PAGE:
The reading from the Acts of the Apostles for today’s liturgy fits into the first purpose of this book; namely to record the phenomenal growth of the early Christian community. We hear some more about a previously introduced character by the name of Barnabas. You might remember that it was he who sold his farm and laid the proceeds of the sale at the feet of the apostles for the general use of the community. In today’s reading he is sent by the Church of Jerusalem to investigate the claims that the citizens of Phoenicia, Cyprus, Cyrene, and Antioch had professed their faith in Jesus. When Barnabas arrived, so impressed with them was he that he encouraged them and went to get Saul of Tarsus to assist him in the mission with which he had been entrusted. They stayed in Antioch for a full year instructing the people in the faith and encouraging them in their call to follow the Lord Jesus. The reading concludes with the information that it was in Antioch that followers of Jesus were first called Christian. Previously, those who professed faith in Jesus had been known as people who were on “The Way.”
The term "Christ" comes from the Greek "christos" which is translated "anointed." By association, it has also come to be synonymous with the word "Messiah" since such a person would have been anointed as such. The term was actually applied to many figures in Jewish Scripture and lore and designated any person who held a role of leadership in the Hebrew community. When we refer to Jesus as the Christ (Jesus Christ), we are acknowledging him as the Messiah, the anointed one. However, as the Book of the Acts of the Apostles, we also bear that name.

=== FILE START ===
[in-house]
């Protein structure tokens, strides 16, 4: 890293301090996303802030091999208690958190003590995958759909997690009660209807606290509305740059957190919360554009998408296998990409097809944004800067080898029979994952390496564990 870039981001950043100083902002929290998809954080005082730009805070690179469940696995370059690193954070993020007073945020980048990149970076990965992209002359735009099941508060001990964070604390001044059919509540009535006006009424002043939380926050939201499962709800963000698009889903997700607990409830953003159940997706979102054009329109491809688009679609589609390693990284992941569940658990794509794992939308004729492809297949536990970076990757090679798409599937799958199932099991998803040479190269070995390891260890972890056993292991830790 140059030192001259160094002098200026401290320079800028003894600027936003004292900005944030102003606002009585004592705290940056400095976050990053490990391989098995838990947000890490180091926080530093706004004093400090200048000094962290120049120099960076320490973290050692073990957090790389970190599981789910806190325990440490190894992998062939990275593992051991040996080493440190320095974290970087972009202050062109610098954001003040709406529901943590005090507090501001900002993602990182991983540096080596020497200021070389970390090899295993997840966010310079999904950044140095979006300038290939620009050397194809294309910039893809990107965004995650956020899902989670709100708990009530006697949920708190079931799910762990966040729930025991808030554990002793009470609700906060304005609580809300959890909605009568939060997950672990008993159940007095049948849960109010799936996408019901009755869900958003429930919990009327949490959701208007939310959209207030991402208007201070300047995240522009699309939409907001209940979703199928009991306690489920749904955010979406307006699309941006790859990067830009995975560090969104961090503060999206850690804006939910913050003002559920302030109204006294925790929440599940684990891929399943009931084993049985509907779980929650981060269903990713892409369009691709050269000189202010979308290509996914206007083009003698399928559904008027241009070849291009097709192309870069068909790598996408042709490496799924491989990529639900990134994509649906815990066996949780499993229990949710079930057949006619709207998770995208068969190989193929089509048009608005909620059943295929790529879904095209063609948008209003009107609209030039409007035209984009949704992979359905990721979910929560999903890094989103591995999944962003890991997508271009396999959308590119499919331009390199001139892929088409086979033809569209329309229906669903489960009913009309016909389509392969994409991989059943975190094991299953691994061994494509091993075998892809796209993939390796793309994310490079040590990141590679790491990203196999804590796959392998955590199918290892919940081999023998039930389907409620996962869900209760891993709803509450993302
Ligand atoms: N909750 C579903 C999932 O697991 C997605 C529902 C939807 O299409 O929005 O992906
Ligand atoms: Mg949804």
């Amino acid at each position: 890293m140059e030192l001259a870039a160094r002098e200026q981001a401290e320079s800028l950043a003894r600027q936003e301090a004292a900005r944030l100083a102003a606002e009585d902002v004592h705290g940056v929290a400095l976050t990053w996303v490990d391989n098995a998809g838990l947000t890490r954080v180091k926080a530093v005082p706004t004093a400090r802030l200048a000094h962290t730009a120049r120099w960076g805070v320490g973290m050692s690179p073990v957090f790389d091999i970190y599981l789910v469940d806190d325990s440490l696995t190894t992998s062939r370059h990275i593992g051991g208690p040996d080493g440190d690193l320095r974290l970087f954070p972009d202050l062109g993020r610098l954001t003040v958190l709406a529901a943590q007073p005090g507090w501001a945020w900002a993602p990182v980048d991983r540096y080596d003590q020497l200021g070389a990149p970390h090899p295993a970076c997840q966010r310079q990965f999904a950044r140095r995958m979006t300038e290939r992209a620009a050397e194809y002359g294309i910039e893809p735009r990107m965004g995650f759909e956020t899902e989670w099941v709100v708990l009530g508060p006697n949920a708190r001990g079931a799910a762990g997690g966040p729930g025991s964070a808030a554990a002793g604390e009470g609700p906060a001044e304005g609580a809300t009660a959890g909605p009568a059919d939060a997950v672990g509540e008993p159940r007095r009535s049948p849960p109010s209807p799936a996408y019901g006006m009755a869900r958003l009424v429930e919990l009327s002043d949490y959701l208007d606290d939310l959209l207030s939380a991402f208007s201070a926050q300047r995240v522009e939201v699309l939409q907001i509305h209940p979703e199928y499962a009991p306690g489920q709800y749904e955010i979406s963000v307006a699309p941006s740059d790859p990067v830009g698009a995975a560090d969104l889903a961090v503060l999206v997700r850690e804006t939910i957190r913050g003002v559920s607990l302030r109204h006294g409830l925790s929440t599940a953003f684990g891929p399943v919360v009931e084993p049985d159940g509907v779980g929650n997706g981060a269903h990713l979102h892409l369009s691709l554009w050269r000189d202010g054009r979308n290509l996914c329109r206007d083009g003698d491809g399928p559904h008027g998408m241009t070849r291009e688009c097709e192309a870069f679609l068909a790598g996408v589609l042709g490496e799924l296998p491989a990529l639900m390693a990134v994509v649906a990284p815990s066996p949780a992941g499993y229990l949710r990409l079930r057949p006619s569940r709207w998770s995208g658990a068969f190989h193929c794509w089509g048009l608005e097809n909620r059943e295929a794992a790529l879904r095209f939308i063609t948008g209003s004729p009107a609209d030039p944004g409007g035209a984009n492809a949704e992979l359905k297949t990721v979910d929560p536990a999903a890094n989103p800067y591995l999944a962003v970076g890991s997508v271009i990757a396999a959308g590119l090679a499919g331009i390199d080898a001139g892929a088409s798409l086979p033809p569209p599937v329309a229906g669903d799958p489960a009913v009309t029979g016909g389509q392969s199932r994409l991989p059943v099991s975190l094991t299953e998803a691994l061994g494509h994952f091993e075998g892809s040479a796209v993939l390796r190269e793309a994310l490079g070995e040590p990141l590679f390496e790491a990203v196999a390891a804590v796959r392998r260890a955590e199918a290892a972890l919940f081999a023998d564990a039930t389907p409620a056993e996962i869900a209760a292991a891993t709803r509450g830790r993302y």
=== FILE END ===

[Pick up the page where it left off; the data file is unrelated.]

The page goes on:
When we are baptized or confirmed or ordained, we are all anointed with chrism, a mixture of olive oil and perfumes. Christian kings are also chrismated. Priests and bishops are anointed with chrism when they are ordained. Anointing is an ancient practice that sets someone apart, marks them as individuals chosen by God and by God's people.
To be called Christian, therefore, is a vocation to be highly cherished and esteemed. We could do nothing more important that to stop and remember each morning as we set upon the activity of the day that we are God's chosen, ambassadors for Jesus, the Christ. CUSANS begin each morning with a special prayer of offering, consecrating their day and uniting themselves with Jesus, the crucified Savior. All Christians would do well to begin each day in a similar fashion, offering themselves to God to be used as God sees fit to bring about God’s reign.
Fr. Lawrence Jagdfeld, O.F.M., Administrator